“Flying makes the world seem small.  But let’s face it, it’s not.  It’s a 25,000 mile journey around the equator.  That’s a bit more than a stroll in the park”.

He adds:

“Travel is a gifted privilege not a given right.  Think about this next time someone argues they ‘deserve’ a holiday”.

The US is a very, very long way from the UK.  We calculated the amount of carbon used to get there, for internal flights while there and the journey home again, for both Peter and myself.  We did this using three different carbon calculating websites, and took an average of their (surprisingly varied) results.  My total was 3.4 tonnes (14,804 miles), and Peter’s, who only came on the first part of the trip, was 2.08 (8,776 miles). For context, the average UK carbon footprint is 14 tonnes (when you include aviation).  To reach a point consistent with the challenge of climate change, our footprints should be falling to around 3 tonnes, so a trip like that is a big deal.

To read more, click HERE!


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where to invade next

Academy Award®-winning director Michael Moore is back with WHERE TO INVADE NEXT: a provocative and hilarious comedy in which Moore will stop at nothing to figure out how to actually make America great again.

Just in time for election season, America’s favorite political provocateur, Michael Moore, is back with his new film, WHERE TO INVADE NEXT. Honored by festivals and critics groups alike, WHERE TO INVADE NEXT is an expansive, hilarious, and subversive comedy in which the Academy Award®-winning director confronts the most pressing issues facing America today and finds solutions in the most unlikely places. The creator of FAHRENHEIT 9/11 and BOWLING FOR COLUMBINE has returned with an epic movie that’s unlike anything he has done before—an eye-opening call to arms to capture the American Dream and restore it in, of all places, America.


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another film to screen in your town, grange, or church basement

Racing Extinction: The Film

In Racing Extinction, a team of artists and activists exposes the hidden world of extinction with never-before-seen images that will change the way we see the planet. Two worlds drive extinction across the globe, potentially resulting in the loss of half of all species. The international wildlife trade creates bogus markets at the expense of creatures that have survived on this planet for millions of years. And the other surrounds us, hiding in plain sight — a world that the oil and gas companies don’t want the rest of us to see. Using covert tactics and state-of-the-art technology, the Racing Extinction team exposes these two worlds in an inspiring affirmation to preserve life as we know it. From the Academy Award® Winning Filmmakers of “The Cove”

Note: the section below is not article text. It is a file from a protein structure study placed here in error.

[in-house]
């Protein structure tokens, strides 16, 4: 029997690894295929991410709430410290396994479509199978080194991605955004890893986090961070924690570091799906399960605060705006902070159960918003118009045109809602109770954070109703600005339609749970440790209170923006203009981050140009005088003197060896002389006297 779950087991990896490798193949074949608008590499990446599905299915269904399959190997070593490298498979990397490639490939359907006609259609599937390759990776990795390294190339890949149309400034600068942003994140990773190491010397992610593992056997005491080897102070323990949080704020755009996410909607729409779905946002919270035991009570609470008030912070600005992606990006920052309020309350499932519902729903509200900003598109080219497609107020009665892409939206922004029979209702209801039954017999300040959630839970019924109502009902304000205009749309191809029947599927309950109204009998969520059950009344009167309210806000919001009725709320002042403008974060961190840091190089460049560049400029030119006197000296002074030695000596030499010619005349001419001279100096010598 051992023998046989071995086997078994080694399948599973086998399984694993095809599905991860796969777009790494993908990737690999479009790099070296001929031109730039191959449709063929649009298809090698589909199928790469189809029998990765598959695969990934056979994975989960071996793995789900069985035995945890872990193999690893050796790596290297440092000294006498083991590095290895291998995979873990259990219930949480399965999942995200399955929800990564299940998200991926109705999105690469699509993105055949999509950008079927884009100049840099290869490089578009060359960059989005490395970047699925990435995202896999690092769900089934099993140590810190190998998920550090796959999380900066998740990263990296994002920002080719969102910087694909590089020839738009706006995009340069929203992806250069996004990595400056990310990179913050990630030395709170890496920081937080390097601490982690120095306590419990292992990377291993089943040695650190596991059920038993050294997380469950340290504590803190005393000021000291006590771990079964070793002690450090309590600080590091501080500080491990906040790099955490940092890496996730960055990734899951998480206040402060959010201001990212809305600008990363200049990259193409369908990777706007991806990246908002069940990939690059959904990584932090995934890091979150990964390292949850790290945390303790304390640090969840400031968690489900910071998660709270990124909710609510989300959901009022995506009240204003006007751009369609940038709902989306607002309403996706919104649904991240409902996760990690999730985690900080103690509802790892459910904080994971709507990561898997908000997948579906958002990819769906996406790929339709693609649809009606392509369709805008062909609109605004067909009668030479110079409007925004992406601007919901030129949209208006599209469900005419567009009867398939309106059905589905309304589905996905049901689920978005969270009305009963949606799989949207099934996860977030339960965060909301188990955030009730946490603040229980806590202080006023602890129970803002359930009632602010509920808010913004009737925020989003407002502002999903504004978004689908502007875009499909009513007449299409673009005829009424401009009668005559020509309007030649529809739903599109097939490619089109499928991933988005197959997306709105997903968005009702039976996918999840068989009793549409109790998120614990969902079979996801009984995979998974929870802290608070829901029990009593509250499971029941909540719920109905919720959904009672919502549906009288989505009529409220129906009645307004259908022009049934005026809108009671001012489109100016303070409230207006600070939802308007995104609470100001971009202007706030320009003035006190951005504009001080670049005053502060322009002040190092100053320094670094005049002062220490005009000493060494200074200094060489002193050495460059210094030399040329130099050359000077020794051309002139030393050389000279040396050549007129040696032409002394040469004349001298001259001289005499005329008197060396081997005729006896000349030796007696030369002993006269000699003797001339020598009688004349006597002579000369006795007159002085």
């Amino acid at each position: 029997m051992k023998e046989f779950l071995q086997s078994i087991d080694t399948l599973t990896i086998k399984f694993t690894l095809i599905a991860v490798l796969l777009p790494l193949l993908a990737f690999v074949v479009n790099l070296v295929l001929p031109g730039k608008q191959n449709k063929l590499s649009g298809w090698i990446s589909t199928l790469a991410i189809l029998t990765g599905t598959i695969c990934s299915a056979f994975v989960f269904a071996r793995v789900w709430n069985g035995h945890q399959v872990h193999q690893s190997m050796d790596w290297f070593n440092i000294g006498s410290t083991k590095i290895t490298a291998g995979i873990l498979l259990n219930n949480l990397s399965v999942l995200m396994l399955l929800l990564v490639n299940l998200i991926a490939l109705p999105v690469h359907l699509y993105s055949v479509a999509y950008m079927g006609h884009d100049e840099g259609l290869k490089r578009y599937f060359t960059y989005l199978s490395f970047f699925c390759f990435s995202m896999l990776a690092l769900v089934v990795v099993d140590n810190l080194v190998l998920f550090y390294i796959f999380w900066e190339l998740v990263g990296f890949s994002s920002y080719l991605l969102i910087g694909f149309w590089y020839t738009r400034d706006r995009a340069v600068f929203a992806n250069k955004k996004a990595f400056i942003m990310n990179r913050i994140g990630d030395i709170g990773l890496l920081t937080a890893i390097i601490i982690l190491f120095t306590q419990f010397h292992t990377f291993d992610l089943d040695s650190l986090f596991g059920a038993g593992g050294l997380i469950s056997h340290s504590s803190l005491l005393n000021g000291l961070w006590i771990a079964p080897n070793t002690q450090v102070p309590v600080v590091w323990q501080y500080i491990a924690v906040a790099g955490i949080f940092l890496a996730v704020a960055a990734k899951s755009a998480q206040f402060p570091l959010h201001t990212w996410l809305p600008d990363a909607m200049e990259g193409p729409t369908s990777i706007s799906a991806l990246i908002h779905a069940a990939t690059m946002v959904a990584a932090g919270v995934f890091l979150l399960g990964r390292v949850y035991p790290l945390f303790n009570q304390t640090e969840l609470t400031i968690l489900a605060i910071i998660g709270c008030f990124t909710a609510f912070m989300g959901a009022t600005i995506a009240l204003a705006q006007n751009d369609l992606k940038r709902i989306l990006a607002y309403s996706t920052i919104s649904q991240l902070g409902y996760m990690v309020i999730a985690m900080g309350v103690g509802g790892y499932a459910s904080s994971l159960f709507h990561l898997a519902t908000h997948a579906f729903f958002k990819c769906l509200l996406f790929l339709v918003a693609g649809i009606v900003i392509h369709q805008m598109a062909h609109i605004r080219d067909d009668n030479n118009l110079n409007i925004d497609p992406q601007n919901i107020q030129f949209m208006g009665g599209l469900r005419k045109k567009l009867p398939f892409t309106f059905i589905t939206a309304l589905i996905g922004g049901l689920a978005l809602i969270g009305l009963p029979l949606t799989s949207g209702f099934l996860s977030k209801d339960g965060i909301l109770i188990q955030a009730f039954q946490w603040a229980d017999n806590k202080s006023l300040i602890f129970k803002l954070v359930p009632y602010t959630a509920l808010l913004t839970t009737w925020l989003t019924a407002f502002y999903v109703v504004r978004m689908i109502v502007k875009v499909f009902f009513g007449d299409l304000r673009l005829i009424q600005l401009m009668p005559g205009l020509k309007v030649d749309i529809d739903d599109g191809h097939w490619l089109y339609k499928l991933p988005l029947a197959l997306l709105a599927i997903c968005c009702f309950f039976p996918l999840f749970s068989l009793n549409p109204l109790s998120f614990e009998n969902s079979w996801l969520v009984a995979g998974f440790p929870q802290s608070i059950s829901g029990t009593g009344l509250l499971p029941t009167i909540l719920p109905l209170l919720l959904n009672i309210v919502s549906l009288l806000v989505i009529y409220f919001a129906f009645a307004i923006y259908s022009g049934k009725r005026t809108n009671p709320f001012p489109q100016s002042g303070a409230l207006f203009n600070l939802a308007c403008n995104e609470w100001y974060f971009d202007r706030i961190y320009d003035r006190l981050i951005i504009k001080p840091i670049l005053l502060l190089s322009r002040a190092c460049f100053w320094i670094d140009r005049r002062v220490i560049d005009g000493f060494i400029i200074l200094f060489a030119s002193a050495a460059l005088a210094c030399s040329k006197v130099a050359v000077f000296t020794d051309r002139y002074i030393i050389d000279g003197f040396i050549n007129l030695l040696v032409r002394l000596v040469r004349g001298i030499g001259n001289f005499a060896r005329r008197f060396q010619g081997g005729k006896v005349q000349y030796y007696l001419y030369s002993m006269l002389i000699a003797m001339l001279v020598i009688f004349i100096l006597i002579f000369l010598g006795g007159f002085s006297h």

To buy this film or check out a screening, click HERE!


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act now to prevent the soon-to-be largest chemical and gmo seed company in the world

If you thought Monsanto was bad, this could be even worse: Chinese chemical giant ChemChina has begun a $43 billion merger with Swiss-based seed and pesticide company Syngenta to create one of the largest chemical and GMO seed companies in the world.

This proposed merger could have huge ramifications in the U.S. and across the entire global food system, where only six companies now control 75 percent of the world’s seed and agricultural chemical business.1 Further consolidation would put our food production system in the hands of even fewer multinational corporations, with the potential of unchecked use of more toxic chemicals and GMOs in our food supply.

A bipartisan group of members of Congress is calling on the Obama administration to more aggressively scrutinize the merger, with the potential of stopping it from moving forward.2 We must act now to pressure the Obama Administration to stop this dangerous merger before it’s too late.

To act, click HERE.